Scientists discover exactly when we hit our physical and mental peaks | The Sun

AGEING can be a scary prospect.

But a growing body of scientific evidence suggests that in some aspects, life can actually get better the older we get.

So the good news is that while we may have peaked in one endevor, we are likely improving in another. 

For example, teens may have all the energy, but older adults tend to have the best vocabulary.

Here's what you have to look forward to, or say goodbye to.

Learning a second language is easiest between the ages of 7-8

Experts are still at knuckleheads over about this one.

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But it's commonly accepted that the best time to pick up a second language is when very young.

The majority of experts believe starting before before puberty is peak time – specifically before eight years old.

Processing speed peaks at 18

Humans ability to think quickly and recall information like names is at its best at 18, according to a study from neuroscientists at MIT and Massachusetts General Hospital.

Very soon after this, often by just 19, it begins to decline.

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Physical strength peaks at 25

Your muscles are at their peak ability in terms of strength when you're 25, a study from the University of Toronto suggests.

This is particularly the case for sports like sprinting and swimming, which requires speed, power and maximum oxygen consumption.

The average elite marathoner is 28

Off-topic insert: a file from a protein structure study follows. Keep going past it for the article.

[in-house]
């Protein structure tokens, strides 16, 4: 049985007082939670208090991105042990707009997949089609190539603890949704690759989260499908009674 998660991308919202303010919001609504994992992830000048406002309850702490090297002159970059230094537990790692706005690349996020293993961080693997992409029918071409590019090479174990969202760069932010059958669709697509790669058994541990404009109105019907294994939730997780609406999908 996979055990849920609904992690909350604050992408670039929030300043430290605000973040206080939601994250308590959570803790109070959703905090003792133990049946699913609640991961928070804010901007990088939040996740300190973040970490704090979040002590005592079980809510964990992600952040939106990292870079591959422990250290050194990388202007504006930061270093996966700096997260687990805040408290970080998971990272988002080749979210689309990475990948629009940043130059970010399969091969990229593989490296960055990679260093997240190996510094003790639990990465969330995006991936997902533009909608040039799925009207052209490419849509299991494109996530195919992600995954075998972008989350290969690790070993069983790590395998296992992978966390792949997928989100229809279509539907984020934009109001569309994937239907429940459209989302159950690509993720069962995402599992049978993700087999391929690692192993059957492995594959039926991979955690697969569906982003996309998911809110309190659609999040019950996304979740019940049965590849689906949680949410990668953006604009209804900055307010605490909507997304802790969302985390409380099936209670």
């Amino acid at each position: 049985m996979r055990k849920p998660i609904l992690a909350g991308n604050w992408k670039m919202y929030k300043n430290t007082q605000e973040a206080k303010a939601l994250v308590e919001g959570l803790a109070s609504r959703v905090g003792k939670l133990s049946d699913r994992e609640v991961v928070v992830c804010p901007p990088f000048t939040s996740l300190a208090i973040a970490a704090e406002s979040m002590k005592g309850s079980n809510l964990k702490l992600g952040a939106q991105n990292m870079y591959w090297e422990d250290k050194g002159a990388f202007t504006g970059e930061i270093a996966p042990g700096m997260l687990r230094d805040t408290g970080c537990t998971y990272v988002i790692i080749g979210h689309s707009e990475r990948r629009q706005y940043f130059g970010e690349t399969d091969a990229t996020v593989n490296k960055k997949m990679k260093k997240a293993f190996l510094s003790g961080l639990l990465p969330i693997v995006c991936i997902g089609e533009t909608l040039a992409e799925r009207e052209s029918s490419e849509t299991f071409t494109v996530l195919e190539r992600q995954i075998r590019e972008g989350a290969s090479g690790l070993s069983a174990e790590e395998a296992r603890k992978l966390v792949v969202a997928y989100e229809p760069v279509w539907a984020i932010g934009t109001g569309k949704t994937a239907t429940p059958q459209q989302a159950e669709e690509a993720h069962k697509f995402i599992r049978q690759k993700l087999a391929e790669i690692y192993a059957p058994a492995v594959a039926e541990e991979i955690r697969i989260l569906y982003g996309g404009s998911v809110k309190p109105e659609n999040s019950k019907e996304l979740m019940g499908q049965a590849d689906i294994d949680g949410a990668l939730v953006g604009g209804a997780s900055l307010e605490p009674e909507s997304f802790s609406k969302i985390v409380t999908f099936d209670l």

Although physical strength peaks at 25 – studies suggest it doesn't begin to decline for some time.

This is back up by one 50-year analysis of marathons, which discovered the the average age to complete the race in just over two hours (which is pretty speedy) was 28.

Chess players peak around 35

Playing chess involves a certain level of cognitive ability, involving processing speed, planning, fluid intelligence and memory.

Economists from Ludwig Maximilian University of Munich, analysed 24,000 professional chess matches to track the performance of top players.

They discovered that performance rose sharply until the early 20s and peaked around the age of 35.

Ability to focus peaks at 43

A study fromHarvard and the Boston Attention and Learning Laboratory discovered people in their mid-40s – specifically, age 43 — tended to do the best on tests of concentration.

So, although your ability to process information may have waned, older adults win out when it comes to staying focused longer.

Vocabulary skills peak at 65

It turns out people's scores on multiple-choice vocabulary tests keep climbing into their mid 60s, according to the MIT study.

And you don't need to sit around reading the dictionary all day to make it happen – it happens naturally as we get older.

Psychological well-being peaks at about 82

As we grow old, we finally learn to appreciate life.

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In a study published in the Proceedings of the National Academy of Science, scientists asked people to picture a 10-step ladder, with the best possible life on the top rung and the worst possible life on the bottom rung.

The oldest group they studied (82- to 85-year-olds) gave the highest average rung number, about 7.

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